For many, keeping your car clean goes beyond the surface. It doesn’t matter whether you’re a smoker who’s trying to cover up their tracks, or you’re an Uber driver who’s ready to say goodbye to memories of last night’s passengers. If you want to get that smoke smell out of your car, we’ve got you covered — step by step.
Basic, thorough cleaning to get rid of smoke smell
To eliminate smoke smell, start by airing out your vehicle, throwing out all the garbage (including cigarette butts and ashtray remnants) and vacuuming all interior surfaces. If you have access to a steam cleaner, we recommend using it for your upholstery. Make sure you wipe touch areas clean using disinfectant or a half-and-half mixture of vinegar and water.
While you do this, work on airing out your duct system. To do this, ignite the engine and keep your car in park. Put your fan on high and your AC temperature on the coolest setting. Turn off air recirculation, roll the windows down and let the air do its thing.
Neutralize your air and heating systems
If you still have a smoke smell problem after basic cleaning, try neutralizing your air and heating systems using these steps:
- Put your AC on full blast and locate the air intake. You will probably find yours at the base of the wiper blades. Spray an odor neutralizer (like Rocco & Roxie or a brand from your local store) straight into the vents.
- Put your heat on full blast and locate the air intake. Again, spray the odor neutralizer straight into the vents.
Replace your cabin air filter
Generally, experts recommend changing your cabin air filter every 15,000 – 30,000 miles. However, if you’ve got a serious smoke smell problem in your car, you may want to switch it out even sooner. Remnants of cigarette smoke could be caught in the filter.
Home remedies to keep on hand
Consider trying these home remedies to get smoke smell out of your car to see which one works best for your ride:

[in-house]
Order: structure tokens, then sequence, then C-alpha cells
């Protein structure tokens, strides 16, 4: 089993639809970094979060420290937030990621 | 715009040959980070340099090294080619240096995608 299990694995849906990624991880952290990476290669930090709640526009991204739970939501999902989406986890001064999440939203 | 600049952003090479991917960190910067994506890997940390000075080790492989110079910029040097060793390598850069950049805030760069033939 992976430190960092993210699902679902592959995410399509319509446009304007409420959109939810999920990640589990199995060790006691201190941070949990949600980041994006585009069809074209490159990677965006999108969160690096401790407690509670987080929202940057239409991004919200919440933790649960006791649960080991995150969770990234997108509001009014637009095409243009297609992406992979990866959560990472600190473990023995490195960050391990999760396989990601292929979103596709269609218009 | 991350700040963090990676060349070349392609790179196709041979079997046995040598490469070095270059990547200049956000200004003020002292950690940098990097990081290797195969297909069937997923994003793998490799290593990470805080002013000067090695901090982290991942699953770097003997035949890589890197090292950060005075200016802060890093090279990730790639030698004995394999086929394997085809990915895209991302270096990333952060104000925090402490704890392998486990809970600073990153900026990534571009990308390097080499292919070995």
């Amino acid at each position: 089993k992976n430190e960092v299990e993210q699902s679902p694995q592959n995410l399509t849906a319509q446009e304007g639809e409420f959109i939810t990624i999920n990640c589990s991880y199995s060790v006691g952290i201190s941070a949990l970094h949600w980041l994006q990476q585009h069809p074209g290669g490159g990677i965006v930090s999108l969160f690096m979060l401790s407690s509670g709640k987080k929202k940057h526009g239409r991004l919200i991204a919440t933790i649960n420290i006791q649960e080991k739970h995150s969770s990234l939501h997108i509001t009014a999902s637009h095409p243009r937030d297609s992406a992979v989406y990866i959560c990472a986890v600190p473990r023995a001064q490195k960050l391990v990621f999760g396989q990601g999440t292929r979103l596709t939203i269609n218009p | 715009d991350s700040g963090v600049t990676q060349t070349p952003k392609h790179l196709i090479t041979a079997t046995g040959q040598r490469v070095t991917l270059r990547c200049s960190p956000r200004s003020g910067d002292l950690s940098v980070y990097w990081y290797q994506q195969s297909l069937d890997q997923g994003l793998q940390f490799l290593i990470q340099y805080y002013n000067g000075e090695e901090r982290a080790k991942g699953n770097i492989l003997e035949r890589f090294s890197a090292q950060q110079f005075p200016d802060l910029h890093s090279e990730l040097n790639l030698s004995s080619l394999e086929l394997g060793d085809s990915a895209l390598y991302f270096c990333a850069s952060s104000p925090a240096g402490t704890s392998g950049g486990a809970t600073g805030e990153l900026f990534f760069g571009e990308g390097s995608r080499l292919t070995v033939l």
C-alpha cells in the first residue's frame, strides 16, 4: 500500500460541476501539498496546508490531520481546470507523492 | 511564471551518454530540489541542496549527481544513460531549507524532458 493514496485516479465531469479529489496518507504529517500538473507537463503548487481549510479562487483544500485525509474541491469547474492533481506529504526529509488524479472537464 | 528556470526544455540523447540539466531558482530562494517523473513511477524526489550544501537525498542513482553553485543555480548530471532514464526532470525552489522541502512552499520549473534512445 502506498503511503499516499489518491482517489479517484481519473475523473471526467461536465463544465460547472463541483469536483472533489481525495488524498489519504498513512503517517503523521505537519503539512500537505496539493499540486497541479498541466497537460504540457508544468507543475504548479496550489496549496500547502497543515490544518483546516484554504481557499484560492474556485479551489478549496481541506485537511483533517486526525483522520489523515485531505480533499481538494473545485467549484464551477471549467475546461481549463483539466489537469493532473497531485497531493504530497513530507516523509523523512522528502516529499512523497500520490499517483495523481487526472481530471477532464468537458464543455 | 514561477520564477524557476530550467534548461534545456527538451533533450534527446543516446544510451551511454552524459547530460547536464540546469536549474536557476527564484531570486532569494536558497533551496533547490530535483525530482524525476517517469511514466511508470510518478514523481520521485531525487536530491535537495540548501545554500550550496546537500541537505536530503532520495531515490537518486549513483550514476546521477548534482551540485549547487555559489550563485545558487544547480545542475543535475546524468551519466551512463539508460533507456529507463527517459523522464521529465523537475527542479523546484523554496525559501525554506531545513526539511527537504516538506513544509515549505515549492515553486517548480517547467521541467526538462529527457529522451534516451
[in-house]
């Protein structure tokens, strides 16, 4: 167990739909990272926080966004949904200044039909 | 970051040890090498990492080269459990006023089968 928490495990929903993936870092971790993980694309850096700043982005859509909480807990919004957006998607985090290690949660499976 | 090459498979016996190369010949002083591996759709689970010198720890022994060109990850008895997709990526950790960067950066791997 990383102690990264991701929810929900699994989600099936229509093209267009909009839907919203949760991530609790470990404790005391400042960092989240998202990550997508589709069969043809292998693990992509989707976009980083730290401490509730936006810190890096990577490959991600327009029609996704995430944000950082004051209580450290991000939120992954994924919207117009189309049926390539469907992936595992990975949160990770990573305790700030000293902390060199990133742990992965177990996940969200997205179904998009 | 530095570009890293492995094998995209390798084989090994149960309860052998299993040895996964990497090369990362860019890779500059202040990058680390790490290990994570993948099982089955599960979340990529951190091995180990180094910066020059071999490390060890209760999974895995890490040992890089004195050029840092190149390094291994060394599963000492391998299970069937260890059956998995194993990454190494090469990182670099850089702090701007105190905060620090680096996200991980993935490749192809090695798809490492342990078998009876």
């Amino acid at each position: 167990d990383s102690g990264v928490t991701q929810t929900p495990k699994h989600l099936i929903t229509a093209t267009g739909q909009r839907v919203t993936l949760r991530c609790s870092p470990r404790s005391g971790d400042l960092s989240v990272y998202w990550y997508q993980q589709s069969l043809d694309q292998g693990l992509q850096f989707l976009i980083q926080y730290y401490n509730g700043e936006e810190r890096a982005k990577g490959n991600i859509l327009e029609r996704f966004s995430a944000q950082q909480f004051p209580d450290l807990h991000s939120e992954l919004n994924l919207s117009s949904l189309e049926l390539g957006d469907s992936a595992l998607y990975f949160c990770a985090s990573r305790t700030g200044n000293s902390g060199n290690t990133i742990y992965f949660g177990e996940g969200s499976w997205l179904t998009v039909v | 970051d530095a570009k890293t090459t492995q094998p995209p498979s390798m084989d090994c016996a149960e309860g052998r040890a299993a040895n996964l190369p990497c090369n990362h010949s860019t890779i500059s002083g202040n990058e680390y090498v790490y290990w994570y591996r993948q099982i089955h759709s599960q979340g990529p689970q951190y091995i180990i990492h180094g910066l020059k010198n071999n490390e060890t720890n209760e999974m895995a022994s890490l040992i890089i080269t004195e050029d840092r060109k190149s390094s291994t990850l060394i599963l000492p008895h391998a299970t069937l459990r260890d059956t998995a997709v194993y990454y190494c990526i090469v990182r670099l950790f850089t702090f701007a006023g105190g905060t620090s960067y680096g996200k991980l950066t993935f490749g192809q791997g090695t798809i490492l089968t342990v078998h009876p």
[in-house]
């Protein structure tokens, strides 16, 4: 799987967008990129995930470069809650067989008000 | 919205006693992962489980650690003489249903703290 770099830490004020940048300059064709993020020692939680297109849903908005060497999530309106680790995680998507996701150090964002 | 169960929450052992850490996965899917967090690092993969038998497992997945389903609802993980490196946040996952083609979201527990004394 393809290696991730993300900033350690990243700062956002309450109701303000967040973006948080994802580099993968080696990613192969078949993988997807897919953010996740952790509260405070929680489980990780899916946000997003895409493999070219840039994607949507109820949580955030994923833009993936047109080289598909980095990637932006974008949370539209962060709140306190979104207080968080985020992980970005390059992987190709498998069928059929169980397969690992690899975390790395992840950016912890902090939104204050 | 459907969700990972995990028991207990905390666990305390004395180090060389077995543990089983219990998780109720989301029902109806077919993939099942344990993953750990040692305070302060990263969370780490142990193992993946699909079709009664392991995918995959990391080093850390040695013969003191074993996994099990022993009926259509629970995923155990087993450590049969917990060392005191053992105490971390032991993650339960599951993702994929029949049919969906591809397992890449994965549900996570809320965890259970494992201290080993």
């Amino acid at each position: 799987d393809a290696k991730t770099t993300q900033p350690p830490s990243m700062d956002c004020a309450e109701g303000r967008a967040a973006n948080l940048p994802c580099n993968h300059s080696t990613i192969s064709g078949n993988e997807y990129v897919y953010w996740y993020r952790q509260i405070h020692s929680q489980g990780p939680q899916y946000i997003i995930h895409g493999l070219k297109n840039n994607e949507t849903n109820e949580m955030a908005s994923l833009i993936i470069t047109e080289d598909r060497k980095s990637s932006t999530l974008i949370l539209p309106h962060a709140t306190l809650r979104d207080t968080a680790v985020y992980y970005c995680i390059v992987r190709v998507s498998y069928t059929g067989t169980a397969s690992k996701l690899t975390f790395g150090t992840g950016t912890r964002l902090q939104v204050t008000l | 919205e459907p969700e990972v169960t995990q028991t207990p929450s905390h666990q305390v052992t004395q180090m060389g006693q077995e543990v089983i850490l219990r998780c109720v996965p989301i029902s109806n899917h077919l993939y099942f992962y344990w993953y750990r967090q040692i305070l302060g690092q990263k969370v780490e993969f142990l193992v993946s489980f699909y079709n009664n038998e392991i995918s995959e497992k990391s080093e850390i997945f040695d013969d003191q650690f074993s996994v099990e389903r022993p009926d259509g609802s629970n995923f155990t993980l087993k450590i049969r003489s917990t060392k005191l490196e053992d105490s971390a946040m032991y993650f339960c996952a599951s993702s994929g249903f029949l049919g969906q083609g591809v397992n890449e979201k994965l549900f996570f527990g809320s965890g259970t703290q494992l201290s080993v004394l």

- Keep a cup of white vinegar in your car to neutralize odor in real time.
- Sprinkle baking soda on your car’s carpet or floor mats. Leave it on for a bit and vacuum it up when it’s done its job.
- If you can find charcoal, keep a bowl of it in your car for multiple days. It soaks up odors, ultimately eliminating them instead of merely masking them.
- Place a cup of coffee grounds in your car to mask the smell.
- Wipe your car seats and surfaces with a dryer sheet. While it won’t get to the root of the cause, it will serve a swift function.
- Put a bowl of cat litter in your car for a couple of days and wait until the smoke smell disappears.
If the problem persists, purchase effective products
Sometimes, the holistic approach just doesn’t cut it. Fortunately, there are a number of products on the market specifically tailored to getting the smoke smell out of your car.
Ozium is the most popular and, arguably, the most effective of these products. Spray it in your car and leave the windows closed for a few hours.
The runner up is the Dakota Odor Bomb car odor eliminator. Make sure you ventilate your car for half an hour before getting back inside.
Should you invest in professional surfaces?
A professional ozone treatment using an ozone generator will cost you some money. For most people, this won’t be necessary. But if you’re in a bind or want to sell your car for maximum value, it may be the best option.
Getting the smoke smell out of your car isn’t always easy, but with some time and a bit of creativity, your ride is bound to feel fresh once more.